The Classroom and How to Use NLP
Neurolinguistic Programming

The Classroom and How to Use NLP

In a majority of classrooms in educational institutions, it is quite rare to find a teacher or professor who employs NLP training methods and principles. But if used inside the classroom, NLP will doubtless improve many aspects of the learning environment and will lead to better teacher-student interactions. For this reason, more teachers need to be aware of NLP techniques and integrate them into their own teaching style.

The question is, how can neuro-linguistic programming be used in the classroom? There are myriad ways by which an educator can apply its principles. NLP is all about improving the way people perceive themselves, the world, and other people. Thus, by learning how to perceive things better and understand people deeper, an educator can improve in facilitating a more conducive atmosphere suitable for learning.

One of the core NLP concepts that an educator should be aware of is the principle of "mind mapping". A mind "map" in NLP is the way an individual perceives the world in general. Each person has a unique map, and it is influenced heavily by one's own beliefs, values and attitudes. To successfully lead an entire classroom to a positive learning experience, the educator should first influence the beliefs, values and attitudes of students towards learning. For example, a student in a math class may be getting low grades as a result of negative attitudes towards the subject. These negative attitudes are originating from his limiting beliefs.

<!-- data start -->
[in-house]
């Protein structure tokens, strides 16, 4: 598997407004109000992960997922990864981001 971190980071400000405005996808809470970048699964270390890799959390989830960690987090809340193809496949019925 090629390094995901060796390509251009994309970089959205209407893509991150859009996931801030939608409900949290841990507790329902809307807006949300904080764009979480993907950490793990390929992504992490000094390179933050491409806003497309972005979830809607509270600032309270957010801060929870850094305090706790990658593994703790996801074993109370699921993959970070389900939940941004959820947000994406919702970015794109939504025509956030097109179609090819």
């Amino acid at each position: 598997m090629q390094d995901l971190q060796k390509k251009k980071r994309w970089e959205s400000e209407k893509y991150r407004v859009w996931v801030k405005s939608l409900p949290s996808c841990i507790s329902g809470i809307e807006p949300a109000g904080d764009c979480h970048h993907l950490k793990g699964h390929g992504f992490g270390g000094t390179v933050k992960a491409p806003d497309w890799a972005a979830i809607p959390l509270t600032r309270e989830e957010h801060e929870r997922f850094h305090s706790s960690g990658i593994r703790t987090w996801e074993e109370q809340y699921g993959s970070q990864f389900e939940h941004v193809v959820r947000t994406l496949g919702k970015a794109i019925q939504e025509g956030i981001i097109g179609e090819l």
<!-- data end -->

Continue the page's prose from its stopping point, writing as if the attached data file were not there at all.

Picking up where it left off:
Perhaps he is constantly saying to himself that he is not smart enough to grasp mathematical concepts. The solution to this problem is not to give him more math lessons immediately. Rather, the teacher should first identify limiting beliefs and help transform them into empowering beliefs (the "I can" attitude). Once the beliefs are influenced in a positive way, the student's "map" changes for the better and he is able to perceive the world in a different light. Understanding internal states and knowing how to elicit them is a surefire way for a teacher to have high-impact classroom discussions.

An "internal state" is an attitude, impulse or feeling that a person can readily associate with his five senses. For example, being happy is an internal state that anyone can associate with feelings of fulfillment, and is often seen in outward manifestations such as laughing, smiling, or crying for joy. Some people associate being happy with feelings of physical pleasure. There are literally hundreds or thousands of internal states that a person is capable of having at different times. One can be happy, enthusiastic, excited, or energetic at different parts of the day. On the other hand, negative internal states include being depressed, confused, hesitant, fearful and many others.

An educator should be able to put the entire classroom into a particular internal state before proceeding with any lesson or discussion. For example, before starting with a math lesson, an educator can do a sequence of NLP processes that will help elicit internal states of excitement or curiosity among students. The idea is to get the students into a positive internal state before giving them the lesson.

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